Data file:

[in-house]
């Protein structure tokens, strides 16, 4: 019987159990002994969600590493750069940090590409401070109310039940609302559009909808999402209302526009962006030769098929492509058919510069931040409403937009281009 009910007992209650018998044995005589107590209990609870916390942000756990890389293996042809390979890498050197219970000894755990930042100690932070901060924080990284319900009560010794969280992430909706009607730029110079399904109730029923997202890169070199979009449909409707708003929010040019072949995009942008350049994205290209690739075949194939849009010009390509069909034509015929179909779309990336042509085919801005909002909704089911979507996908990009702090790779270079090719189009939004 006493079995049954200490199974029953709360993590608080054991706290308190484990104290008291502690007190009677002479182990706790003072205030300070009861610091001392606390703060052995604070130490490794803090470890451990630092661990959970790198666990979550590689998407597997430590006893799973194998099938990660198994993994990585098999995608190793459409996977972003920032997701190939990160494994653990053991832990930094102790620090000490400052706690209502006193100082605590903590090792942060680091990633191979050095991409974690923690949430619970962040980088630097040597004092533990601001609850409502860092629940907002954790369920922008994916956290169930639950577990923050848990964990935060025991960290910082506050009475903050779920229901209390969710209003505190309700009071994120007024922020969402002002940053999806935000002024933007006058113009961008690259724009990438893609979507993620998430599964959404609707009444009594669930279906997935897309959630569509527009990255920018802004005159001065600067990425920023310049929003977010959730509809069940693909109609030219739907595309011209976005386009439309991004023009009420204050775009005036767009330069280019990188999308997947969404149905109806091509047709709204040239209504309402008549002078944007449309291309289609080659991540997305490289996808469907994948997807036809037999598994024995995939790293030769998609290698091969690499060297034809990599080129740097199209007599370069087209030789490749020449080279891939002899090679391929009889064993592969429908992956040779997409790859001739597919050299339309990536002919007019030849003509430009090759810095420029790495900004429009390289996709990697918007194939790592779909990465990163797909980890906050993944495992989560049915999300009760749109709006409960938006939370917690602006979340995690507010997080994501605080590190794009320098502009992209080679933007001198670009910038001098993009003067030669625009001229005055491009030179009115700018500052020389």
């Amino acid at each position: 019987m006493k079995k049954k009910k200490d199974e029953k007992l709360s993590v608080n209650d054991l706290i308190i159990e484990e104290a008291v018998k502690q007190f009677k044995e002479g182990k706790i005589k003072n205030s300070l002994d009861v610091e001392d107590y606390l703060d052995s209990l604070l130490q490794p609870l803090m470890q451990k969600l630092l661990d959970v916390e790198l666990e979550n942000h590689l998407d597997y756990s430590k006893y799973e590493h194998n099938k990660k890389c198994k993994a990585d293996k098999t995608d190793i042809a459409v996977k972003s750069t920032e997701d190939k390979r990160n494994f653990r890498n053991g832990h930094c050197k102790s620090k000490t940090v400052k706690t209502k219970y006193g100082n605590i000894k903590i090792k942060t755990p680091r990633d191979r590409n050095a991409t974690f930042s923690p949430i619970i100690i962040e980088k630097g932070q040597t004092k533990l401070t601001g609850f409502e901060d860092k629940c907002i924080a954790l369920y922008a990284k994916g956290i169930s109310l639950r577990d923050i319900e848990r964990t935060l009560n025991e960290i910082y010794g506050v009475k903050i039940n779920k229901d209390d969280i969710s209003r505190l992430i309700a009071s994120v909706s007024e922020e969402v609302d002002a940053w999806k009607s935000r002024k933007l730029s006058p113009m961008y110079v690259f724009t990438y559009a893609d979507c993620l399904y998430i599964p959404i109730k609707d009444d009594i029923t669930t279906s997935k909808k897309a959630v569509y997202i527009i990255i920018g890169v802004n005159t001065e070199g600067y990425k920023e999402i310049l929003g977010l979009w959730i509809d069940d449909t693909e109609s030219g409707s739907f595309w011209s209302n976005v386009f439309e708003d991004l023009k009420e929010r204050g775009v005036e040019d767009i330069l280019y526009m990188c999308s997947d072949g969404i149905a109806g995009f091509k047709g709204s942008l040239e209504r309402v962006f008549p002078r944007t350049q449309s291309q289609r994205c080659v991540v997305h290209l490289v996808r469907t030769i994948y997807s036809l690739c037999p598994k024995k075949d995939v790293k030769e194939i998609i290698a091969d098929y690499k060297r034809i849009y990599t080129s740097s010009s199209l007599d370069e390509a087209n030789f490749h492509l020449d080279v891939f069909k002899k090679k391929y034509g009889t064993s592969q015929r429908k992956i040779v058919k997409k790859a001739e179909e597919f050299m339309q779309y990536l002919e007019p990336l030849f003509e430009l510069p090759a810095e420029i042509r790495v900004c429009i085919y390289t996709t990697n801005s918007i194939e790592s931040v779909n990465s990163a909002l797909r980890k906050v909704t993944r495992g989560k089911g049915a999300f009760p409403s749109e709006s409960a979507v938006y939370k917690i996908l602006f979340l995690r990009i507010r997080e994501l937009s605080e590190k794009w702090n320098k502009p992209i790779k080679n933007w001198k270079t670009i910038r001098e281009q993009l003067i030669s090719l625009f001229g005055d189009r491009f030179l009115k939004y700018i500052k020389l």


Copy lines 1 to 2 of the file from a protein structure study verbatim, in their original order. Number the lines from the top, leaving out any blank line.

[in-house]
């Protein structure tokens, strides 16, 4: 019987159990002994969600590493750069940090590409401070109310039940609302559009909808999402209302526009962006030769098929492509058919510069931040409403937009281009 009910007992209650018998044995005589107590209990609870916390942000756990890389293996042809390979890498050197219970000894755990930042100690932070901060924080990284319900009560010794969280992430909706009607730029110079399904109730029923997202890169070199979009449909409707708003929010040019072949995009942008350049994205290209690739075949194939849009010009390509069909034509015929179909779309990336042509085919801005909002909704089911979507996908990009702090790779270079090719189009939004 006493079995049954200490199974029953709360993590608080054991706290308190484990104290008291502690007190009677002479182990706790003072205030300070009861610091001392606390703060052995604070130490490794803090470890451990630092661990959970790198666990979550590689998407597997430590006893799973194998099938990660198994993994990585098999995608190793459409996977972003920032997701190939990160494994653990053991832990930094102790620090000490400052706690209502006193100082605590903590090792942060680091990633191979050095991409974690923690949430619970962040980088630097040597004092533990601001609850409502860092629940907002954790369920922008994916956290169930639950577990923050848990964990935060025991960290910082506050009475903050779920229901209390969710209003505190309700009071994120007024922020969402002002940053999806935000002024933007006058113009961008690259724009990438893609979507993620998430599964959404609707009444009594669930279906997935897309959630569509527009990255920018802004005159001065600067990425920023310049929003977010959730509809069940693909109609030219739907595309011209976005386009439309991004023009009420204050775009005036767009330069280019990188999308997947969404149905109806091509047709709204040239209504309402008549002078944007449309291309289609080659991540997305490289996808469907994948997807036809037999598994024995995939790293030769998609290698091969690499060297034809990599080129740097199209007599370069087209030789490749020449080279891939002899090679391929009889064993592969429908992956040779997409790859001739597919050299339309990536002919007019030849003509430009090759810095420029790495900004429009390289996709990697918007194939790592779909990465990163797909980890906050993944495992989560049915999300009760749109709006409960938006939370917690602006979340995690507010997080994501605080590190794009320098502009992209080679933007001198670009910038001098993009003067030669625009001229005055491009030179009115700018500052020389």